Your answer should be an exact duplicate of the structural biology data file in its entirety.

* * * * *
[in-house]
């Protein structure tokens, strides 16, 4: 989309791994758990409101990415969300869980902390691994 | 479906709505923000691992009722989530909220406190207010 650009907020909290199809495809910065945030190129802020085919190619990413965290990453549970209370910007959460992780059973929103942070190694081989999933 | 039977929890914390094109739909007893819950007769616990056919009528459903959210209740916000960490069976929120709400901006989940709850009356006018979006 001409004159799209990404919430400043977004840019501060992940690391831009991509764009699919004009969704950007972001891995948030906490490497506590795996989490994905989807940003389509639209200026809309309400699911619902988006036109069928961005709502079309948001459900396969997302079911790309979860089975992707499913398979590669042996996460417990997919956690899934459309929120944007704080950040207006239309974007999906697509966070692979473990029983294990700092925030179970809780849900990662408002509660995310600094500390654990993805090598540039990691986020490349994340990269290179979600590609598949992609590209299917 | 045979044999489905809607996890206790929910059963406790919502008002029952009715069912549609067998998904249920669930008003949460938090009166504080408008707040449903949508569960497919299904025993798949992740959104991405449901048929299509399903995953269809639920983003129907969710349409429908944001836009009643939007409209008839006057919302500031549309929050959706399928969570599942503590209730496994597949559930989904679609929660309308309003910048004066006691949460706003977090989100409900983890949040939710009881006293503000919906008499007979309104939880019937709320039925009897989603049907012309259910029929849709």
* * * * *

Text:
[in-house]
């Protein structure tokens, strides 16, 4: 989309791994758990409101990415969300869980902390691994 | 479906709505923000691992009722989530909220406190207010 650009907020909290199809495809910065945030190129802020085919190619990413965290990453549970209370910007959460992780059973929103942070190694081989999933 | 039977929890914390094109739909007893819950007769616990056919009528459903959210209740916000960490069976929120709400901006989940709850009356006018979006 001409004159799209990404919430400043977004840019501060992940690391831009991509764009699919004009969704950007972001891995948030906490490497506590795996989490994905989807940003389509639209200026809309309400699911619902988006036109069928961005709502079309948001459900396969997302079911790309979860089975992707499913398979590669042996996460417990997919956690899934459309929120944007704080950040207006239309974007999906697509966070692979473990029983294990700092925030179970809780849900990662408002509660995310600094500390654990993805090598540039990691986020490349994340990269290179979600590609598949992609590209299917 | 045979044999489905809607996890206790929910059963406790919502008002029952009715069912549609067998998904249920669930008003949460938090009166504080408008707040449903949508569960497919299904025993798949992740959104991405449901048929299509399903995953269809639920983003129907969710349409429908944001836009009643939007409209008839006057919302500031549309929050959706399928969570599942503590209730496994597949559930989904679609929660309308309003910048004066006691949460706003977090989100409900983890949040939710009881006293503000919906008499007979309104939880019937709320039925009897989603049907012309259910029929849709």